Bernadina wrote me and asked me to give her some direction about drawing hearts to bead--I thought photos would work best--though maybe a video would be even better.
I'll work on that.
In the meantime, here are some photos of how I draw my hearts (for beaded pins). This process can be applied (of course) to anything you want to draw--doesn't have to be hearts. I just have a thing for hearts--I imagine it has something to do with my mom's birthday being on Valentine's day.
Paper: I draw on my thesis bond paper left over from my grad school days at CSU. It has a nice weight, a good tooth, and is archival. It also stands up to beading really well--I've sampled other archival papers and while they have the other qualities, they tend to crack along folds. You can still use them to bead or even just typing paper (it may not last for your great-great- grandchildren to enjoy is all).
Pencils: I like to use quality colored pencils--these are Prismacolor. They are available at most art supply stores and craft stores. They make a nice mark even when you don't apply a lot of pressure. I keep a pencil sharpener handy for a nice point.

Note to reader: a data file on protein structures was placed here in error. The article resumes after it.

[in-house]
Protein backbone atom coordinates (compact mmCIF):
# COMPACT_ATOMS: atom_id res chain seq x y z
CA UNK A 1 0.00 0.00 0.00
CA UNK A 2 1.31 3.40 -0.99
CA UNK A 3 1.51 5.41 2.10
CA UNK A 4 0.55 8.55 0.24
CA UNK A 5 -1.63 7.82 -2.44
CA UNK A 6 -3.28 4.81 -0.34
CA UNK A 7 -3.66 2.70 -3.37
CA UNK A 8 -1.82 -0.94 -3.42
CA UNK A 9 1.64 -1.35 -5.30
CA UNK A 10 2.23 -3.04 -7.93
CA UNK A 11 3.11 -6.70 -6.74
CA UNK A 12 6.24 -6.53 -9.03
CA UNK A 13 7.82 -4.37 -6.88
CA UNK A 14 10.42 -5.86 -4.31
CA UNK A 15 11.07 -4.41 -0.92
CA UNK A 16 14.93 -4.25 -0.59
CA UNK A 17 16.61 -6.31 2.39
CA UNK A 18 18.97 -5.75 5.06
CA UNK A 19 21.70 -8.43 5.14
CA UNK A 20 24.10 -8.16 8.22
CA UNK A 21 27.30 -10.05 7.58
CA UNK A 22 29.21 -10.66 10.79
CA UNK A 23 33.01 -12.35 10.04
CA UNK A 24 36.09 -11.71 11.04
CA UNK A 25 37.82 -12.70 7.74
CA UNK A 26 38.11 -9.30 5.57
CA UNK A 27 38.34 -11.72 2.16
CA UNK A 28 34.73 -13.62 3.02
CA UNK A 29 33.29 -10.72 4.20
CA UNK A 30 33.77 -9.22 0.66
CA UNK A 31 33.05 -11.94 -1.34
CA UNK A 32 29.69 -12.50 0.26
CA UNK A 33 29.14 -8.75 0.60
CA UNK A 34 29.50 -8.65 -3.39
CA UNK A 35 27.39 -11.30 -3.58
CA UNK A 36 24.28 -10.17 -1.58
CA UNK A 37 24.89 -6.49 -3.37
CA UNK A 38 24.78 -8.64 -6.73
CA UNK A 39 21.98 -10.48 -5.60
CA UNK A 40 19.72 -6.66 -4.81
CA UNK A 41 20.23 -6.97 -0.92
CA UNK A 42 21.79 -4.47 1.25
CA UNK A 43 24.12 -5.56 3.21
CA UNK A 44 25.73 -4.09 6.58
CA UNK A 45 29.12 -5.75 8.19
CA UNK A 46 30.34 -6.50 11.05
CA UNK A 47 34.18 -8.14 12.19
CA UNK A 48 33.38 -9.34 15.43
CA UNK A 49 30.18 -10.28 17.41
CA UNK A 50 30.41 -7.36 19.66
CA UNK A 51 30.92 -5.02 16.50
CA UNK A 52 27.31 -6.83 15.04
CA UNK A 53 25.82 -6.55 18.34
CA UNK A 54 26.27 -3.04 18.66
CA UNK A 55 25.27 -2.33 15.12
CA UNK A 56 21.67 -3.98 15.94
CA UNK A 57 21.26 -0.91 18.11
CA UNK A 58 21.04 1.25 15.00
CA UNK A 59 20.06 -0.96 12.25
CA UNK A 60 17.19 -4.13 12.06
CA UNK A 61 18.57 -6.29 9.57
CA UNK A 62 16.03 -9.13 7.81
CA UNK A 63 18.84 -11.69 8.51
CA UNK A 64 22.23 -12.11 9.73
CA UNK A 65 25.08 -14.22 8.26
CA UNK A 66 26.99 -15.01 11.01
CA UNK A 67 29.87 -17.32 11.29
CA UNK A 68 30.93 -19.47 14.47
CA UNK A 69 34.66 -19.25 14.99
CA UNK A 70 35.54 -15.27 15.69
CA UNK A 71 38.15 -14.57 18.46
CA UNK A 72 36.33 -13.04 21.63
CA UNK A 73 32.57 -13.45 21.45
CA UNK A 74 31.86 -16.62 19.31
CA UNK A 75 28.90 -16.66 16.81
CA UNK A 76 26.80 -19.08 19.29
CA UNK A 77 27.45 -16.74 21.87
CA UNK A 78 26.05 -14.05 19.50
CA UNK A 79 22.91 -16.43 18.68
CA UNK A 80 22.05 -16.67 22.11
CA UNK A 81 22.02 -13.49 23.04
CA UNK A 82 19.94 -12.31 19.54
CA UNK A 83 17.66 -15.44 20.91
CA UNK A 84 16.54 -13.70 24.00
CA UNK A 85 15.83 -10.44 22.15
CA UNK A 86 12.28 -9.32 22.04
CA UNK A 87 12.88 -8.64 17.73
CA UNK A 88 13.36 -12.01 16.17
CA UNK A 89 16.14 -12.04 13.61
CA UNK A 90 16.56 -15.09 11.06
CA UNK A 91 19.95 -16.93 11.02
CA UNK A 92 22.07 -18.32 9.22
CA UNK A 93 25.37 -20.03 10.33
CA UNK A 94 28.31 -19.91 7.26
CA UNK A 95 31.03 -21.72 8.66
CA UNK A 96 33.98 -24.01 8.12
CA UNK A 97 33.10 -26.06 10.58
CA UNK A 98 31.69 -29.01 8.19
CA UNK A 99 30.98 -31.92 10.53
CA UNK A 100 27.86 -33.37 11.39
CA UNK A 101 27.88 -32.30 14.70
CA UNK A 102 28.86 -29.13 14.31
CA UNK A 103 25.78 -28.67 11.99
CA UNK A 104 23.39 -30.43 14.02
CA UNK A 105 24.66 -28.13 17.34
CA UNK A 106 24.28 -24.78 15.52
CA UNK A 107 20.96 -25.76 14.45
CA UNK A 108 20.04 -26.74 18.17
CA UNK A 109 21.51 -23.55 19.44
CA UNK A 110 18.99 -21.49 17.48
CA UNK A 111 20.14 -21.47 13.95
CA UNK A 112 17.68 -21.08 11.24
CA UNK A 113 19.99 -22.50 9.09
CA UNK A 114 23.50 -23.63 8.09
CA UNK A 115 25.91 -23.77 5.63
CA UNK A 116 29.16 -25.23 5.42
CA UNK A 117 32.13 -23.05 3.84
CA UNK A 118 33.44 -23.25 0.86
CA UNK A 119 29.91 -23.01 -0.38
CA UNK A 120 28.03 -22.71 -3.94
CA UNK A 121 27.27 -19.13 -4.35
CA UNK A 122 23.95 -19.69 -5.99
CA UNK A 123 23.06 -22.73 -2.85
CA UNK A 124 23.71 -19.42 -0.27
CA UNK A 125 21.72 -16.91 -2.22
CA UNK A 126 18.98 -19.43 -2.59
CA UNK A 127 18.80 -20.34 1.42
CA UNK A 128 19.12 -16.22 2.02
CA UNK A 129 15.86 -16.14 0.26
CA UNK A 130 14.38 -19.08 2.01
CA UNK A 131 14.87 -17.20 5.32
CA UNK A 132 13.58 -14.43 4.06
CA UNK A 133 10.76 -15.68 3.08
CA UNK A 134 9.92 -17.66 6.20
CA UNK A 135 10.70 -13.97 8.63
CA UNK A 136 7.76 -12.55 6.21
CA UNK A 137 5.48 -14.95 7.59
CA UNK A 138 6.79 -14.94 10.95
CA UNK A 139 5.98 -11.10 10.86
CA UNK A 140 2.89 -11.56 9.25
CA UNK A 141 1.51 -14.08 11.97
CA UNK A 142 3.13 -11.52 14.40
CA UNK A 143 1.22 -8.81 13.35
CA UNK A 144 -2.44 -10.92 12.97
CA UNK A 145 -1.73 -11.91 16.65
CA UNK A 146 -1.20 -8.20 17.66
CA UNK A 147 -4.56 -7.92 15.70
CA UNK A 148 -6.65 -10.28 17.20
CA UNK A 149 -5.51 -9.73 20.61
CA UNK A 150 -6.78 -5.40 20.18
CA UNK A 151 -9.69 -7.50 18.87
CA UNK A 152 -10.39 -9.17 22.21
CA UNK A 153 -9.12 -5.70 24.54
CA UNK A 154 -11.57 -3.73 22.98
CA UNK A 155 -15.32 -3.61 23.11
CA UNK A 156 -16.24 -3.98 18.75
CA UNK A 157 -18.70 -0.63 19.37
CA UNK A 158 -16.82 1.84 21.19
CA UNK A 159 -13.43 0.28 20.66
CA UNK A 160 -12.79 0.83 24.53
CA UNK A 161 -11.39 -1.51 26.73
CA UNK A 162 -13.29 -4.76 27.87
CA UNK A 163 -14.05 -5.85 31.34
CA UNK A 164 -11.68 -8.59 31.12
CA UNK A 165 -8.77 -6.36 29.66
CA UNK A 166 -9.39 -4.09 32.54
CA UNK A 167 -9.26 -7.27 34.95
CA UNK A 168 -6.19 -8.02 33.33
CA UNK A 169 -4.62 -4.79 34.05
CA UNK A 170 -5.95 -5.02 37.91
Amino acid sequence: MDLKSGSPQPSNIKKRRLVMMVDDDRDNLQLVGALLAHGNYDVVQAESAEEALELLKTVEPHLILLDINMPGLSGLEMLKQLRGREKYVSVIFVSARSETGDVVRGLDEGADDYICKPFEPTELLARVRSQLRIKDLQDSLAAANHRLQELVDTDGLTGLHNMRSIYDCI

The first heart--lop-sided for a little bit of asymmetrical visual interest--drawn with a darker value pencil. It's not perfect--but it will do--I know that it will evolve as I draw.
Then I go over the outline and refine and enhance it.
Change colors and begin the zig-zag line around the heart. I love making this kind of hatching line. I could fill pages just doing this. I love going to restaurants where they provide crayons and a paper-covered table.
I always have a little trouble keeping my lines even when I'm going around the left side of the heart. Oh well--that's just the way it is.
Now I just start layering colors.
See how undulating hearts are created by the layers of colors--just scribbles around the heart shape.
I keep darker values on the outside edges and lighter values on the inside to create a glow.
Every once in a while I emphasize the outline of the heart.
Notice that I'm starting to really overlap colors--that will really make the beading fun as the colors blend together creating new colors.
Here I added the complement to red, green for a little bit of visual interest.
I worked on the outline a bit--fixing the left side of the heart and emphasizing the outline. Now that I'm happy with my heart, I'll cut it out and stitch it to cloth--and it is ready to bead. The colored pencils will transfer to the thread as you're beading, but it doesn't show through the beads. If you don't like that, you can seal the drawing with a fixative or scan it in and print it on your printer. Just know that inkjet inks will run when they get wet--so don't cry too much over your inkjet-printed hearts.